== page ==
Comfortable to hold, this lovely bow is easy to use as well. Aluminum and magnesium are used in the construction of the riser, ensuring a sturdy yet superbly lightweight configuration. You can easily attach accessories such as a stabilizer to the riser.
The bow comes with an adjustable arrow rest to suit your preference. The wooden limbs are laminated with fiberglass, making them resistant to bending and distortion.Click to see the price on Amazon!
The longbow derives its name from its long design, which is just about the same measurement as the user’s height. This configuration delivers a reasonably long draw, either to the jaw with modern versions or to the ear with medieval military issue models. English longbows do not carry a recurved design except where the stave comes with a recurve, in which it is more aptly considered as ‘character’.
The limbs of the best longbow are comparatively deep in cross-section and also narrow, giving them a distinct D-shape or eccentric deep ovoid design in cross-section. Some longbows have a nearly rectangular shape with corners that are heavily rounded. The D-shape longbow is still a dominant configuration though, aside from the dedicated single-stave yew bow.
Plenty of cultures still make longbows from a variety of woods. The traditional self-bow made of wood, whether long or otherwise, has long been used over a period or time in history wherever it is found. Several tribes around the world have a very long bow archetype with a cross-section that is completely circular. For millennia, the longbow has been indispensable in war and hunting activities, and its use in play was always for practice for its principal purposes.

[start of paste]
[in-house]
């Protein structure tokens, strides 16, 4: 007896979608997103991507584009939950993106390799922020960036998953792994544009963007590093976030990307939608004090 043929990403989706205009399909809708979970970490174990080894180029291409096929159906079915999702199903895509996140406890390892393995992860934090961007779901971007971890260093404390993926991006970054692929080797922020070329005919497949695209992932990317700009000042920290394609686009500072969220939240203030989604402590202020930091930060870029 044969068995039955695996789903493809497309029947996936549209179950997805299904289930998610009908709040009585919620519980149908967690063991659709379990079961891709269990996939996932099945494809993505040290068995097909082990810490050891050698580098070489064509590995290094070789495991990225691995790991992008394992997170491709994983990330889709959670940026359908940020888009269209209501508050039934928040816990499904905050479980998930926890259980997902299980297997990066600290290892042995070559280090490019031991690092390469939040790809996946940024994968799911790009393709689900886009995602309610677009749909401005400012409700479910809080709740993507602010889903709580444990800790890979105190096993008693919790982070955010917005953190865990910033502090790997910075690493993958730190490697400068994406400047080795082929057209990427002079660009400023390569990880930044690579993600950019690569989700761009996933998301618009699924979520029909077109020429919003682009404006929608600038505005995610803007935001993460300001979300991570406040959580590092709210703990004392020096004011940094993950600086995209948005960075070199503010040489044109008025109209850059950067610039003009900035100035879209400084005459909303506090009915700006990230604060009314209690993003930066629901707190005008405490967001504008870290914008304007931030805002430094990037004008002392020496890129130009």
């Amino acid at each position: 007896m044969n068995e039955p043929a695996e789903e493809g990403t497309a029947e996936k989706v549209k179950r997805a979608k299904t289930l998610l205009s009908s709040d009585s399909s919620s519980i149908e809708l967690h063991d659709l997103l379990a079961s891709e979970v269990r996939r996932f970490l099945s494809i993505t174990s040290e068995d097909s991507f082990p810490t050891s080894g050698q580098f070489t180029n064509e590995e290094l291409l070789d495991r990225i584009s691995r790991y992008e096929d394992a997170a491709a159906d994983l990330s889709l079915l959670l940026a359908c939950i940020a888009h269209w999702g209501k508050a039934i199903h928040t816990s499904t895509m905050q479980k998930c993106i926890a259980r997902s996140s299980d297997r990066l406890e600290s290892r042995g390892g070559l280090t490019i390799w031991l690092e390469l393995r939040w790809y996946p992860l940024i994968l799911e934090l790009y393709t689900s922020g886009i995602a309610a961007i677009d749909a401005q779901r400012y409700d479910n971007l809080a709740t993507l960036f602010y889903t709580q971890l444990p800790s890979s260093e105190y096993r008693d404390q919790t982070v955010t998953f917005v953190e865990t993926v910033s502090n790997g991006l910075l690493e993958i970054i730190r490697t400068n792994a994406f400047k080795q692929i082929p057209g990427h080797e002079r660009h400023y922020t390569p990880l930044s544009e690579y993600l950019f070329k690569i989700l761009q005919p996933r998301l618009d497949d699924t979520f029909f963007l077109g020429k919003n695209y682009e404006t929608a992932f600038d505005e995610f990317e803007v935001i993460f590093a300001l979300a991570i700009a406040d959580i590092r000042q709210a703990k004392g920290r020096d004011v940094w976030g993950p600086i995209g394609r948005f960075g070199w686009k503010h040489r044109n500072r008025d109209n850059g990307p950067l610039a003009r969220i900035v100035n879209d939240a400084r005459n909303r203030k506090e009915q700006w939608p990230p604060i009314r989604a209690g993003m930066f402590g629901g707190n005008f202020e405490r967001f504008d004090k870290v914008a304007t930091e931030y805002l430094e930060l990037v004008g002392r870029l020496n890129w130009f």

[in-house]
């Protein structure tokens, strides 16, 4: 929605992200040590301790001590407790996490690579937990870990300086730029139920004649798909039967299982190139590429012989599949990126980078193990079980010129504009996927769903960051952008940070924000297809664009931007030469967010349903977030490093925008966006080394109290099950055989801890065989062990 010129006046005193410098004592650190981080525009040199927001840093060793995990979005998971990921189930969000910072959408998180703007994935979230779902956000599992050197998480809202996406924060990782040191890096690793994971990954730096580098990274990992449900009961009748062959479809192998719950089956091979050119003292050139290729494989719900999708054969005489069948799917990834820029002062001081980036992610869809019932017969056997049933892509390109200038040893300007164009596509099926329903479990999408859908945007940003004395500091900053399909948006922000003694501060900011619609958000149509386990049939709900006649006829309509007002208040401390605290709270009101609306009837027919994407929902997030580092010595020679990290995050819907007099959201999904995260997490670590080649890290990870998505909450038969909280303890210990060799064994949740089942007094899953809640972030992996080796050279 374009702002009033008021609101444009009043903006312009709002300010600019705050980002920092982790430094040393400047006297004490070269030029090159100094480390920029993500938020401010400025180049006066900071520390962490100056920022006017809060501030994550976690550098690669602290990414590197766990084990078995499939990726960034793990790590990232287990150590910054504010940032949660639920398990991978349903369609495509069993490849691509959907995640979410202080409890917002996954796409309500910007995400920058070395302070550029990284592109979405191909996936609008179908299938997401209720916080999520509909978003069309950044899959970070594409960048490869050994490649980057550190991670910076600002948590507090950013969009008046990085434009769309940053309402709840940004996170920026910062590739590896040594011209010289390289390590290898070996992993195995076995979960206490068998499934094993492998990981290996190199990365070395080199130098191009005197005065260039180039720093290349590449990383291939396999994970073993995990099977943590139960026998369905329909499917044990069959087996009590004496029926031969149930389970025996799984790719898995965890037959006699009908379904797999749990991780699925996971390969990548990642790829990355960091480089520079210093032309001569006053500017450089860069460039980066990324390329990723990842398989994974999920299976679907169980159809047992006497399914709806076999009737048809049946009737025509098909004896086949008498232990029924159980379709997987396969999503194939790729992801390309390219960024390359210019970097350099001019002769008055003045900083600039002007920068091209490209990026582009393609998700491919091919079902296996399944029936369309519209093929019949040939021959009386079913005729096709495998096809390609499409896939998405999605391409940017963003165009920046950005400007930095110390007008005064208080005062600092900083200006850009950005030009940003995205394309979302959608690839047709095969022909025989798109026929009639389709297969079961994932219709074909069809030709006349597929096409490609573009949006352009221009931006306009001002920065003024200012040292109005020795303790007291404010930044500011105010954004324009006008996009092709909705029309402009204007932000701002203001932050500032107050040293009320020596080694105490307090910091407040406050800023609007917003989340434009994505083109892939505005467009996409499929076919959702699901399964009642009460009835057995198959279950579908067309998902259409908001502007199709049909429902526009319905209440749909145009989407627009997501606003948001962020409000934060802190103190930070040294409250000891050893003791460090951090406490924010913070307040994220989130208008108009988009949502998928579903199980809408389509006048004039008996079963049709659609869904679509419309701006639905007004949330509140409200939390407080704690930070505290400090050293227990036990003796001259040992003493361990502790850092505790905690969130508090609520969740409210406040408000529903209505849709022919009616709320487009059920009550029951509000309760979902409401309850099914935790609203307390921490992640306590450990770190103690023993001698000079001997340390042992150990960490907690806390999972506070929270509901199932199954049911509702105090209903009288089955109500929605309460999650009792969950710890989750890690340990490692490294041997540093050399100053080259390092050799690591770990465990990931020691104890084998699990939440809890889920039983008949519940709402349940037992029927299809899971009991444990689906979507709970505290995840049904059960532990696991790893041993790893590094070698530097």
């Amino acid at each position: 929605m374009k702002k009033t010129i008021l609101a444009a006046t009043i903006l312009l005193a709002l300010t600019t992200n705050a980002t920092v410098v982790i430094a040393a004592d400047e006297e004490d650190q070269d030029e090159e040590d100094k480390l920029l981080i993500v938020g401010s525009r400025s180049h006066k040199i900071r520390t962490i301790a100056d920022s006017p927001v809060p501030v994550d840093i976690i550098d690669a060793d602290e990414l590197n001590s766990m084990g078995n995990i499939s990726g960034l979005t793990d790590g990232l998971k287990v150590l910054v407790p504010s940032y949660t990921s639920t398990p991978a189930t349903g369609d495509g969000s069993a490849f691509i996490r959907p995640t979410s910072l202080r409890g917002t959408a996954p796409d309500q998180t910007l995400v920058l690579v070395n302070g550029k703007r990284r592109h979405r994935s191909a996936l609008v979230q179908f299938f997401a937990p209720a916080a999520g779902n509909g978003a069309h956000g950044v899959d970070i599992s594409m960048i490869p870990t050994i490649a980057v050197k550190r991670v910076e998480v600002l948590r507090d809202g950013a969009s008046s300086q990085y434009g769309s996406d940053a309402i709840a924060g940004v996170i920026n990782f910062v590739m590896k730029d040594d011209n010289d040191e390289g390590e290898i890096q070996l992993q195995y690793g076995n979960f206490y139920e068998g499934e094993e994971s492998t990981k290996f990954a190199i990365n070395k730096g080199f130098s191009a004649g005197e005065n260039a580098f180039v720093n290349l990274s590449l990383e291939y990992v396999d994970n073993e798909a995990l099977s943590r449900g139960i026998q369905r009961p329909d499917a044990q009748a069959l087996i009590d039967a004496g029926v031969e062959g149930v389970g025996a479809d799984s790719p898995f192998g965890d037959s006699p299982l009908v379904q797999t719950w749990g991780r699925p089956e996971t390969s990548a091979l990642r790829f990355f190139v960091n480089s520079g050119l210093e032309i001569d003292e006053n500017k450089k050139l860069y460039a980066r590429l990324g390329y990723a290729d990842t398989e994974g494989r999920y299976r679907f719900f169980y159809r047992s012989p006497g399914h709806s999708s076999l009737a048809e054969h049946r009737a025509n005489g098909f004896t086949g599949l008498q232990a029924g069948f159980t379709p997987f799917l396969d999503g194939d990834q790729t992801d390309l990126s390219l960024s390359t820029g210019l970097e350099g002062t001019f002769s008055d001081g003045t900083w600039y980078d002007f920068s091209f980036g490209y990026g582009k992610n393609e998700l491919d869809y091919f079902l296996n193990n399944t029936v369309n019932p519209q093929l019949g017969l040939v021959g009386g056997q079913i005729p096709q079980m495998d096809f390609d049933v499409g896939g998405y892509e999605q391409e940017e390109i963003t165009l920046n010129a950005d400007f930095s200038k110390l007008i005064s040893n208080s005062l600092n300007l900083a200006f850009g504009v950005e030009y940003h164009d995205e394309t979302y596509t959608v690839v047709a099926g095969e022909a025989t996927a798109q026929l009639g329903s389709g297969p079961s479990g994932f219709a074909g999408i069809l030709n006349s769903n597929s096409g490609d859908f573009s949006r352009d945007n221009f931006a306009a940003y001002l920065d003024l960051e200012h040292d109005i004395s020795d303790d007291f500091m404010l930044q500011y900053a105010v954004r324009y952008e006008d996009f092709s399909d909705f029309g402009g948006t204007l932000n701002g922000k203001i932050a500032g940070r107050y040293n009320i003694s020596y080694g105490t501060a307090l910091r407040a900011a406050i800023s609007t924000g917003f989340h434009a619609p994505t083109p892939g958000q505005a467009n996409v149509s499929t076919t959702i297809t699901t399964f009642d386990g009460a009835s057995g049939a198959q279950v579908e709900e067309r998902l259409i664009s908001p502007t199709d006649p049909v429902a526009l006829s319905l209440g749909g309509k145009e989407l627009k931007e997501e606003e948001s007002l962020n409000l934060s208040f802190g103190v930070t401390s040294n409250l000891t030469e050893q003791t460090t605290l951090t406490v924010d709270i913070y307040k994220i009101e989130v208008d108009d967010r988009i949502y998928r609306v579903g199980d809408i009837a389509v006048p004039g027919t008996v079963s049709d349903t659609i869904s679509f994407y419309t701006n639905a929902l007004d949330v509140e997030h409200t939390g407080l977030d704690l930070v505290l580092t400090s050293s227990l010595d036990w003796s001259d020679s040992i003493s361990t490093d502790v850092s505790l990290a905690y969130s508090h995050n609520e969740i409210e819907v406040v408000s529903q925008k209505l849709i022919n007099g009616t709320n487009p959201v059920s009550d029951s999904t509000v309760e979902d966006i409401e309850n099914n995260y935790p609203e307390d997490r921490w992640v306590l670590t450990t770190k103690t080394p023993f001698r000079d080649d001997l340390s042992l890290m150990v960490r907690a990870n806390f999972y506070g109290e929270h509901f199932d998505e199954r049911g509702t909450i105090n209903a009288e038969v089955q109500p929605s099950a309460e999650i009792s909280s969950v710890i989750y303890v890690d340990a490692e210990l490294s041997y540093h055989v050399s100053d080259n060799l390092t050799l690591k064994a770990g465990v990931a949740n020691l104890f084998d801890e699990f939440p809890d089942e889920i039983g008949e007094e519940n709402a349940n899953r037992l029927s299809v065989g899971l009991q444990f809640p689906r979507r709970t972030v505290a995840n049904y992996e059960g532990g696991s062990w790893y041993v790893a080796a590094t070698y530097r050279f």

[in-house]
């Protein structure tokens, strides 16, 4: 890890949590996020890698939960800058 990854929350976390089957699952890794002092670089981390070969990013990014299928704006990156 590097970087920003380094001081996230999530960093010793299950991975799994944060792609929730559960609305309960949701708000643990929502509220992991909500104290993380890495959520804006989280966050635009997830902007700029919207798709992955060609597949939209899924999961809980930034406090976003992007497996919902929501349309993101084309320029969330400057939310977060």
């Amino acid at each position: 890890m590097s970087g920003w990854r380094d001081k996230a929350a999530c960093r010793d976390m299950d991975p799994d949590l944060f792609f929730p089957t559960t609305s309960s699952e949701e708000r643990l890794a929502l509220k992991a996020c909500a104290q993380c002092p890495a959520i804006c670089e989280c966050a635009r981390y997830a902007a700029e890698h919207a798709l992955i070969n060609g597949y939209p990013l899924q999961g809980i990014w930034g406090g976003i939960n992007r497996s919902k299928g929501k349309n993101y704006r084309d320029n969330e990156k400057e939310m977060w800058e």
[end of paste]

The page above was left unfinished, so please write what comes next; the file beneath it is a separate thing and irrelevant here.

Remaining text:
4. OMP Ozark Hunter Left Hand Longbow
Engineered with a traditional design, the OMP Ozark Hunter offers an excellent fusion of high performance and a smooth draw to ensure perfect execution of shooting.
This sharp shooting best longbow for beginners comes with a sleek limb and handle design that minimizes hand fatigue one shot after another.
The hard maple, walnut, and Purpleheart riser ensures durability for extended periods of use. The black fiberglass limbs with reinforced tips also provide strength and durability.
The built-in arrow shelf on the multi-laminate handle provides easy latching of the arrow for stability while aiming, and also assists with a straight-and-true flight towards the target.
The included Dacron string offers seamless propulsion and release.Buy from Amazon.com for ($159.74)
Commonly used as an angling method, bowfishing utilizes distinct pieces of archery gear to catch fish. To shoot fish, bowfishers use a barbed arrow attached to a reel via a special line to the bow-mounted reel. Bowfishing is characteristically similar to spearfishing save for the absence of hooks for luring fish. The best fishing bow may be a longbow or recreurve bow.